More frequent α-synucleinopathy was observed in brains of R47H carriers (Korvatska et al., 2015).

Neuropathological findings from one AD patient homozygous for the R47H variant have been described (Slattery et al., 2014). This patient exhibited pronounced frontal atrophy, like that seen in Nasu-Hakola disease (NHD), but not the white-matter abnormalities typical of NHD.

Five sporadic Creutzfeldt-Jakob Disease (sCJD) patients carrying the R47H variant reportedly exhibited “classical” CJD neuropathology, with Aβ or tau pathology also present in three of these patients (Slattery et al., 2014).

Biological Effect

The R47H variant has been reported to exhibit subtle changes in conformation and stability as compared with the common variant (Kober et al., 2017). This variant does not seem to affect cell-surface expression (Kleinberger et al., 2014; Wang et al., 2015), although increased lysosomal degradation of this variant has been reported (Yin et al., 2015).

A major effect of the arginine-to-histidine amino acid change is to impair TREM2 ligand binding (Atagi et al., 2015; Bailey et al., 2015; Kober et al., 2017; Yeh et al., 2016).

Various heterologous expression systems have been used to assess the functional effects of the variant. HEK293 cells expressing the R47H variant showed reduced uptake of lipoprotein ligands (Yeh et al., 2016), fluorescently conjugated latex beads (Kleinberger et al., 2014), and aggregated Aβ42 (Kleinberger et al., 2014), compared with cells expressing the common TREM2 variant, although phagocytosis of pHrodo-labeled E. Coli did not differ between the two variants (Kleinberger et al., 2014). In comparison with transfection with the common TREM2 variant, transfection of BV2 cells (microglial cell line) with the R47H variant led to reduced uptake of fluorescently labeled beads and to reduced expression of pro-inflammatory cytokines in response to LPS stimulation (Yin et al., 2015). RAW264.7 macrophage cells expressing wild-type TREM2 exhibited sustained (least 60 minutes) signaling in response to receptor activation, while cells expressing the R47H variant exhibited only transient (10 minutes) signaling (Kober et al., 2017). Finally, the R47H mutation reduced activation in response to lipid ligands in 2B4 T cells (Wang et al., 2015; Song et al., 2017).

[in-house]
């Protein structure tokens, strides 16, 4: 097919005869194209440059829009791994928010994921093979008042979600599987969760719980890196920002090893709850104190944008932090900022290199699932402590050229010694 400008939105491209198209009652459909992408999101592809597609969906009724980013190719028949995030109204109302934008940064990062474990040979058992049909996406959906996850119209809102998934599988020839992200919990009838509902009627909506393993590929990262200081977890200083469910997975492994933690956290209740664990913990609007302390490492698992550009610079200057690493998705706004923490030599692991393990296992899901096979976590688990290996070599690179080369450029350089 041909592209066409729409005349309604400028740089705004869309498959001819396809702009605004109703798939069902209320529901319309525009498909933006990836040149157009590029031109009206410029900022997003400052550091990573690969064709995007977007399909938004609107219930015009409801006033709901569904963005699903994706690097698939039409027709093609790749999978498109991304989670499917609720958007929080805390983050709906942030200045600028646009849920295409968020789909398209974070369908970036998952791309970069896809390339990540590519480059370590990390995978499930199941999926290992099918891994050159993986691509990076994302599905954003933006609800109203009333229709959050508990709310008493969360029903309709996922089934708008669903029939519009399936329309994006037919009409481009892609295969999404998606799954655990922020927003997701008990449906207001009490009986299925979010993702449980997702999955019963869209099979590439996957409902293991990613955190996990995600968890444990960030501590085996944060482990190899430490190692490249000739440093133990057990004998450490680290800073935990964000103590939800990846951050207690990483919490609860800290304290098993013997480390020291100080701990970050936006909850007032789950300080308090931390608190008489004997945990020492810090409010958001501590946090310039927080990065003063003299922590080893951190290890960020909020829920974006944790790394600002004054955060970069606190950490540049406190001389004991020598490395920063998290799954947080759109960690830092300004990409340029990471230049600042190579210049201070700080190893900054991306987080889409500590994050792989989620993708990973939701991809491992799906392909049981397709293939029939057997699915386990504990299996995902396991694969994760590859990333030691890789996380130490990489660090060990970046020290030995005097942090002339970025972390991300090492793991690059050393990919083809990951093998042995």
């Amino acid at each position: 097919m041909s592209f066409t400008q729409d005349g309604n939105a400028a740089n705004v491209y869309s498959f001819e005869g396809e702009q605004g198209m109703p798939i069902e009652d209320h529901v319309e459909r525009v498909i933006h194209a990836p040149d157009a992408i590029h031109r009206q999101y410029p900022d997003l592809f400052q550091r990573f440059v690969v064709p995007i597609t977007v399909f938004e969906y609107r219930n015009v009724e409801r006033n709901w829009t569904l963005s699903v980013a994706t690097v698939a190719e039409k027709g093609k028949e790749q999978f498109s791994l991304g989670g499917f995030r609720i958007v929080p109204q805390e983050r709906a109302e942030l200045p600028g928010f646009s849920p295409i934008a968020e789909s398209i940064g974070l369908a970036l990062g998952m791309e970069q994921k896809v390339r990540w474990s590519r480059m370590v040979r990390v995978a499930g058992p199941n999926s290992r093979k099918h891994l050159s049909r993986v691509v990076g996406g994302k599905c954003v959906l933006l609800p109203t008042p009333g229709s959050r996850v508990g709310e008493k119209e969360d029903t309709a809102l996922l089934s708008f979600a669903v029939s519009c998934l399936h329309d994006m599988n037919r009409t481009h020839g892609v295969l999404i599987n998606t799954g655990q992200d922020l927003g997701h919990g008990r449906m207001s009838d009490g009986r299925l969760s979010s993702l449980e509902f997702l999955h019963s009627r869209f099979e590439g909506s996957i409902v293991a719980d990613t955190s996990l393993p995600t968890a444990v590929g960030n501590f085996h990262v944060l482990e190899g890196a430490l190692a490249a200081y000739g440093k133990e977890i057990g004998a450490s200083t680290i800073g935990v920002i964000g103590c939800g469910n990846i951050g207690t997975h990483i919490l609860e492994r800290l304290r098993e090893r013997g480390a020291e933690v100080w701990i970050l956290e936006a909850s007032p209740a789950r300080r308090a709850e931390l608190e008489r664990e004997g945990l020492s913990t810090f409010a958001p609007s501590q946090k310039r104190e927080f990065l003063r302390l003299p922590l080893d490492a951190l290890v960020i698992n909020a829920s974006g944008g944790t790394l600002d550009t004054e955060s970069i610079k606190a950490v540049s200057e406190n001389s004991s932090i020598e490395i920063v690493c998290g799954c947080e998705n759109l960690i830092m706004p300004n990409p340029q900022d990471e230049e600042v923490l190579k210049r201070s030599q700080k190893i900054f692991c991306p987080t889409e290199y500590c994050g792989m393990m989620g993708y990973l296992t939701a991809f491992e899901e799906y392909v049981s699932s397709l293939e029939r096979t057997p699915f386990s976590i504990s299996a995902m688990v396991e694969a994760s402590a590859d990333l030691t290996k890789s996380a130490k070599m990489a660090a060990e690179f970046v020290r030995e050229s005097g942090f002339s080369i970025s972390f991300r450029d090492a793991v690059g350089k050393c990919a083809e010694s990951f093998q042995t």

Soluble TREM2 (sTREM2) is produced by proteolytic processing of the protein. R47H sTREM2 was slightly less effective than wild-type sTREM2 in stimulating microglial production of the pro-inflammatory cytokines IL-1β, IL-6, TNFα and promoting microglial survival after trophic factor (GM-CSF) withdrawal (Zhong et al., 2017).

Research Models

Transgenic mice that express human TREM2 in the absence of mouse Trem2 have been created to study the effects of TREM2 variants in vivo. Observations in these animals thus far suggest that the R47H variant leads to partial loss of TREM2 function. Compared to animals expressing the common variant, amyloid plaque-bearing mice (5XFAD) that express R47H TREM2 have fewer plaque-associated microglia, express fewer TREM2-dependent activation markers, and show less binding of sTREM2 to neurons and amyloid plaques (Song et al., 2018).